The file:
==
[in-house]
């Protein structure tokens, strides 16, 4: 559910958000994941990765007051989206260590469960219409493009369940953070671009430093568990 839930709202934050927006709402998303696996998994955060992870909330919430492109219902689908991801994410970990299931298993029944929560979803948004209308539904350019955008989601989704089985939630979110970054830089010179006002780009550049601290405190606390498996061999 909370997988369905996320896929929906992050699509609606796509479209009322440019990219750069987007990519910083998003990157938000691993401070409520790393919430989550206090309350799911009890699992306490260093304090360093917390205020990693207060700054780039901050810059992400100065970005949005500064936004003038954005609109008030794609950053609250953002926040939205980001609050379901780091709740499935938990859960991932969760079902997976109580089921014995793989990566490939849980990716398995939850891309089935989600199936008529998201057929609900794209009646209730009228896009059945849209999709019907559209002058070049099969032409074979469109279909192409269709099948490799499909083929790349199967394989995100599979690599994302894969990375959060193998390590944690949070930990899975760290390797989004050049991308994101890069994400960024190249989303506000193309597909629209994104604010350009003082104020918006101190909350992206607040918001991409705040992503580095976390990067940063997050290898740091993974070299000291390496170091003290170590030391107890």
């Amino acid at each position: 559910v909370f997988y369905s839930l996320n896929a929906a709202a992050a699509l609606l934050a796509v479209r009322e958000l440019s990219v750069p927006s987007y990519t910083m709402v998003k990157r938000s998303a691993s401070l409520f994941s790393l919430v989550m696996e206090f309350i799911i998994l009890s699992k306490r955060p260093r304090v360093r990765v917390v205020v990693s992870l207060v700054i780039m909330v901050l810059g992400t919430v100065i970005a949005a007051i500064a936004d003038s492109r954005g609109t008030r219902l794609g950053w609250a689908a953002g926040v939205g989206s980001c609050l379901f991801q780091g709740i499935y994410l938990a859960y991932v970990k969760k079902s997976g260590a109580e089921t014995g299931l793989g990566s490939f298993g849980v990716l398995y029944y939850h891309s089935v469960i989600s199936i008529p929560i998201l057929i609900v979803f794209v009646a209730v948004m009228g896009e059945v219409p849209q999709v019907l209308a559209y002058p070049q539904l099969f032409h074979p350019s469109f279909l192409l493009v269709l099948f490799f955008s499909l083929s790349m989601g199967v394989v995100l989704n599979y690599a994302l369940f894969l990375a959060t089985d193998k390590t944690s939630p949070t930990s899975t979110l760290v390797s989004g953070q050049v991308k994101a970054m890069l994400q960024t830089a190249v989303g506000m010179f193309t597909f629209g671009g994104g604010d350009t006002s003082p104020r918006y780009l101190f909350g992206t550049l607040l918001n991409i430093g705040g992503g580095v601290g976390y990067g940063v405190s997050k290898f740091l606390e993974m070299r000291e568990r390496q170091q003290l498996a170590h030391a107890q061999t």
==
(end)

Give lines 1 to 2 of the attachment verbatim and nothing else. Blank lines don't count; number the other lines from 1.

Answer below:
[in-house]
């Protein structure tokens, strides 16, 4: 559910958000994941990765007051989206260590469960219409493009369940953070671009430093568990 839930709202934050927006709402998303696996998994955060992870909330919430492109219902689908991801994410970990299931298993029944929560979803948004209308539904350019955008989601989704089985939630979110970054830089010179006002780009550049601290405190606390498996061999 909370997988369905996320896929929906992050699509609606796509479209009322440019990219750069987007990519910083998003990157938000691993401070409520790393919430989550206090309350799911009890699992306490260093304090360093917390205020990693207060700054780039901050810059992400100065970005949005500064936004003038954005609109008030794609950053609250953002926040939205980001609050379901780091709740499935938990859960991932969760079902997976109580089921014995793989990566490939849980990716398995939850891309089935989600199936008529998201057929609900794209009646209730009228896009059945849209999709019907559209002058070049099969032409074979469109279909192409269709099948490799499909083929790349199967394989995100599979690599994302894969990375959060193998390590944690949070930990899975760290390797989004050049991308994101890069994400960024190249989303506000193309597909629209994104604010350009003082104020918006101190909350992206607040918001991409705040992503580095976390990067940063997050290898740091993974070299000291390496170091003290170590030391107890």